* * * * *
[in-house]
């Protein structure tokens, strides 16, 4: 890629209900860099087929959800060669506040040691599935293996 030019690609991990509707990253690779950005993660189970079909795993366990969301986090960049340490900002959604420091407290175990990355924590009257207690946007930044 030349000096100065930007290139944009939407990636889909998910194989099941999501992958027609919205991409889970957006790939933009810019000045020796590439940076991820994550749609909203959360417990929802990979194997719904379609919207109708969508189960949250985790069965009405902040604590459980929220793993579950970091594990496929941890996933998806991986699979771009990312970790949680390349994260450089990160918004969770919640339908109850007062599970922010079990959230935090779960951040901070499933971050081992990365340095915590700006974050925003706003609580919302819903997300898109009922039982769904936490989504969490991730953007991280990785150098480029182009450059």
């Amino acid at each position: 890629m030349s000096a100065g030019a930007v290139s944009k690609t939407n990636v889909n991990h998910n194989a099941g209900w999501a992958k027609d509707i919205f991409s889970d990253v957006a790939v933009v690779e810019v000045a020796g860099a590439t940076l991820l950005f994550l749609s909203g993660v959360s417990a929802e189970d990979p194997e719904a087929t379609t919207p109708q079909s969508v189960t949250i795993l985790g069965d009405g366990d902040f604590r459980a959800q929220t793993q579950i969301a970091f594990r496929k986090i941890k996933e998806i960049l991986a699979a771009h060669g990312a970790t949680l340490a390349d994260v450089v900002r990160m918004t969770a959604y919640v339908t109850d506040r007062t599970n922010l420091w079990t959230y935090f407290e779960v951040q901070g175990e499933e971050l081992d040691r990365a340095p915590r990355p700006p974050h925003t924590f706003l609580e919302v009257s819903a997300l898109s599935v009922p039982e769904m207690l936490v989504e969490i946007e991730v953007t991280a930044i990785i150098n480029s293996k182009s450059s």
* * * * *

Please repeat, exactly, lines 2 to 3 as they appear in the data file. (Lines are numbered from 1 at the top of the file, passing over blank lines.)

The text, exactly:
């Protein structure tokens, strides 16, 4: 890629209900860099087929959800060669506040040691599935293996 030019690609991990509707990253690779950005993660189970079909795993366990969301986090960049340490900002959604420091407290175990990355924590009257207690946007930044 030349000096100065930007290139944009939407990636889909998910194989099941999501992958027609919205991409889970957006790939933009810019000045020796590439940076991820994550749609909203959360417990929802990979194997719904379609919207109708969508189960949250985790069965009405902040604590459980929220793993579950970091594990496929941890996933998806991986699979771009990312970790949680390349994260450089990160918004969770919640339908109850007062599970922010079990959230935090779960951040901070499933971050081992990365340095915590700006974050925003706003609580919302819903997300898109009922039982769904936490989504969490991730953007991280990785150098480029182009450059």
């Amino acid at each position: 890629m030349s000096a100065g030019a930007v290139s944009k690609t939407n990636v889909n991990h998910n194989a099941g209900w999501a992958k027609d509707i919205f991409s889970d990253v957006a790939v933009v690779e810019v000045a020796g860099a590439t940076l991820l950005f994550l749609s909203g993660v959360s417990a929802e189970d990979p194997e719904a087929t379609t919207p109708q079909s969508v189960t949250i795993l985790g069965d009405g366990d902040f604590r459980a959800q929220t793993q579950i969301a970091f594990r496929k986090i941890k996933e998806i960049l991986a699979a771009h060669g990312a970790t949680l340490a390349d994260v450089v900002r990160m918004t969770a959604y919640v339908t109850d506040r007062t599970n922010l420091w079990t959230y935090f407290e779960v951040q901070g175990e499933e971050l081992d040691r990365a340095p915590r990355p700006p974050h925003t924590f706003l609580e919302v009257s819903a997300l898109s599935v009922p039982e769904m207690l936490v989504e969490i946007e991730v953007t991280a930044i990785i150098n480029s293996k182009s450059s």